And he gave the apostles, the prophets, the evangelists, the shepherds and teachers, to equip the saints for the work of ministry, for building up the body of Christ, until we all attain to the unity of the faith and of the knowledge of the Son of God, to mature manhood, to the measure of the stature of the fullness of Christ, so that we may no longer be children, tossed to and fro by the waves and carried about by every wind of doctrine, by human cunning, by craftiness in deceitful schemes. Rather, speaking the truth in love, we are to grow up in every way into him who is the head, into Christ, from whom the whole body, joined and held together by every joint with which it is equipped, when each part is working properly, makes the body grow so that it builds itself up in love.
That passage looks at the body beginning with its constituent parts, working up to the directing force of the Head. The topic is introduced, however, in the first chapter, v. 22-23, beginning from Christ and the supreme authority given to Him by the Father: "And He put all things under His feet and gave Him as head over all things to the church, which is His body, the fullness of Him who fills all in all." Christ is the directing mind and will of His church, and no other has authority so to direct His people. His word is law, and any part of His body that does not obey His will is an abnormality, just as much as if a part of your physical body suddenly stopped responding to commands. (Perhaps an even better comparison is Peter Sellers's maniacal Dr. Strangelove, who is strangled by his own hand!) We would certainly take the situation very seriously in our physical bodies; it is even more serious when a part of Christ's spiritual body, the church, is out of order.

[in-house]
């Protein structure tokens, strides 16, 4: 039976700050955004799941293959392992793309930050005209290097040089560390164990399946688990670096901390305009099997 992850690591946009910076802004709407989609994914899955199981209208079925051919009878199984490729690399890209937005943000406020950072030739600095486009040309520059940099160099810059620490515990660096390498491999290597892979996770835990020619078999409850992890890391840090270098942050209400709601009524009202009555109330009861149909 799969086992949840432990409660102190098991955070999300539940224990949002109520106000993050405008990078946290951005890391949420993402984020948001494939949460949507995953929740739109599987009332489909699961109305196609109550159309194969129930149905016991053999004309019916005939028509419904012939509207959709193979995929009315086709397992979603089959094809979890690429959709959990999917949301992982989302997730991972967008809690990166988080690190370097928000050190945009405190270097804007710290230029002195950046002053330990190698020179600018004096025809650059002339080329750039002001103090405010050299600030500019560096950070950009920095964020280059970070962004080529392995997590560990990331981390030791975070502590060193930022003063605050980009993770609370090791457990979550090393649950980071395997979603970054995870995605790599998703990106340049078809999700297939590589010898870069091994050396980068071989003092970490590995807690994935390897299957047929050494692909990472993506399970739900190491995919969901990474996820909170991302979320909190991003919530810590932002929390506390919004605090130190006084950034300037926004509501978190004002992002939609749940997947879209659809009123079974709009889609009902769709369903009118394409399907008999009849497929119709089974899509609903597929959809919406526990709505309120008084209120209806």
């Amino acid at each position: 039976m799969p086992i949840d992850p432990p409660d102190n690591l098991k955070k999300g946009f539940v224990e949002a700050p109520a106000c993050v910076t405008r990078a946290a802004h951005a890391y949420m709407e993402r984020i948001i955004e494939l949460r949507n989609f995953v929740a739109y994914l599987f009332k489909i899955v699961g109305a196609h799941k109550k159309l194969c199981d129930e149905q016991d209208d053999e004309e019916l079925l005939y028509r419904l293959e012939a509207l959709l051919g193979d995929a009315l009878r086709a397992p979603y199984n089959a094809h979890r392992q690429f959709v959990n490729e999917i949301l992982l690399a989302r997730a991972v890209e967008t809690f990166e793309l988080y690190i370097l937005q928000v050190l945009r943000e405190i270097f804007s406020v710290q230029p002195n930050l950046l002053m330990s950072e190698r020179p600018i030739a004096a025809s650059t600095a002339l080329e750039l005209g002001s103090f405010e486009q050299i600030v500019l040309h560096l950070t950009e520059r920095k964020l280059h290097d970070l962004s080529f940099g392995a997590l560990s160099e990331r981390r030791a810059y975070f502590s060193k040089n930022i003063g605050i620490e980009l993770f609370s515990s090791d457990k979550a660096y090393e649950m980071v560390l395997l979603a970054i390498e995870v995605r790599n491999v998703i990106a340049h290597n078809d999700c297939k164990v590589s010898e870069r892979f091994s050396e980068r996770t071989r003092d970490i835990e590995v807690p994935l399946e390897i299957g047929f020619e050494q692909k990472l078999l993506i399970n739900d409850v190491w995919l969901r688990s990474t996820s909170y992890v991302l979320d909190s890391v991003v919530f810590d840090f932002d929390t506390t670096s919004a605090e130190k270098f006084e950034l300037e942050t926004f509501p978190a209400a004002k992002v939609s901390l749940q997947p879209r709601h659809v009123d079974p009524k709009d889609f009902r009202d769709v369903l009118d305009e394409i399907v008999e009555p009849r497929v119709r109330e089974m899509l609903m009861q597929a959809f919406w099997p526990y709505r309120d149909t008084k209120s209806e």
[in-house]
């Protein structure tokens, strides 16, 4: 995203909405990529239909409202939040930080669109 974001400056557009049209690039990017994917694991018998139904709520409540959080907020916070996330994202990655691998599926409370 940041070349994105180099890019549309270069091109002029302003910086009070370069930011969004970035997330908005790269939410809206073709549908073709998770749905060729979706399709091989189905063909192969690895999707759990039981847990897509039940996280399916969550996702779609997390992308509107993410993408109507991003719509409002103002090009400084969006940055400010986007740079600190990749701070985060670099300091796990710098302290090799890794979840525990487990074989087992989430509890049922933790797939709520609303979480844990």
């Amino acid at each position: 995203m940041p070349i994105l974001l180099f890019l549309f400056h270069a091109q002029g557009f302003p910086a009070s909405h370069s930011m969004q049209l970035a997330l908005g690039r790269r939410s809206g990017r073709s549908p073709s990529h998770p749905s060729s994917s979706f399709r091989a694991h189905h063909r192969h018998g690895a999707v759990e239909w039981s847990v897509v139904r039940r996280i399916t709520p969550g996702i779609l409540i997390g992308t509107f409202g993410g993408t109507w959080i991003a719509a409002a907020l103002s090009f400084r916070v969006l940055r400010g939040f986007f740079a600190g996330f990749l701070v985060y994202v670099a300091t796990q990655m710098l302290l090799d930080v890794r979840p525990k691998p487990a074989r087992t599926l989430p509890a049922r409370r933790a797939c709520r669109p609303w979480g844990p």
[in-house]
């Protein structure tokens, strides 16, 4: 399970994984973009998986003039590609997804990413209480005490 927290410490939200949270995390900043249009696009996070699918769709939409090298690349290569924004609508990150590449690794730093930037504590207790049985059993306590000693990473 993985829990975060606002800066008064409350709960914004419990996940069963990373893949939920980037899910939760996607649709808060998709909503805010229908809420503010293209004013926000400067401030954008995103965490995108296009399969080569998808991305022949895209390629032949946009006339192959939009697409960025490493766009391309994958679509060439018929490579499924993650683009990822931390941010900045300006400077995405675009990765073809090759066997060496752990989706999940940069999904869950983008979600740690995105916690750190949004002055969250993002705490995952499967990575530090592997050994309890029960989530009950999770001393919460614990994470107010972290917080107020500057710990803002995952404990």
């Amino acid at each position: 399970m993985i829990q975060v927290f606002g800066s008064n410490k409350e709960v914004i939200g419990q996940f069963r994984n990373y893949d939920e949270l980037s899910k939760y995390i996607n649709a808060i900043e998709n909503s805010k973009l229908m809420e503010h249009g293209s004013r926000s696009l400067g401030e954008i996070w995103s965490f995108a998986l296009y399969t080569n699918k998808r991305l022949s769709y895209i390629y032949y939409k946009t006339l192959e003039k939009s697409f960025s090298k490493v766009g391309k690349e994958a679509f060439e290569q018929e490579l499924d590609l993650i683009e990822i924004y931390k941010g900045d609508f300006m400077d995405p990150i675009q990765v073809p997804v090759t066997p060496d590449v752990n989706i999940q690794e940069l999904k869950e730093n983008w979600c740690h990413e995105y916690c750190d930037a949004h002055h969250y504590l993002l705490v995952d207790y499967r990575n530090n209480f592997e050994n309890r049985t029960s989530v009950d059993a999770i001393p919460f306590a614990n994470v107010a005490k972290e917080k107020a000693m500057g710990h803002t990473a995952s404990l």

Looking at this from the other side, it is both humbling and exalting that we are able to serve as parts of that body. We are Christ's eyes and ears in this world, to see and hear the physical and spiritual needs of our fellow beings. We are Christ's feet, to take His blessed presence where it is needed. We serve as Christ's mouth when we speak His word; and with such a responsibility, we dare not speak except "as one who speaks oracles of God."(1 Peter 4:11) We are Christ's arms and hands, to lift up the burdens of the weary and hold the hands of the fearful.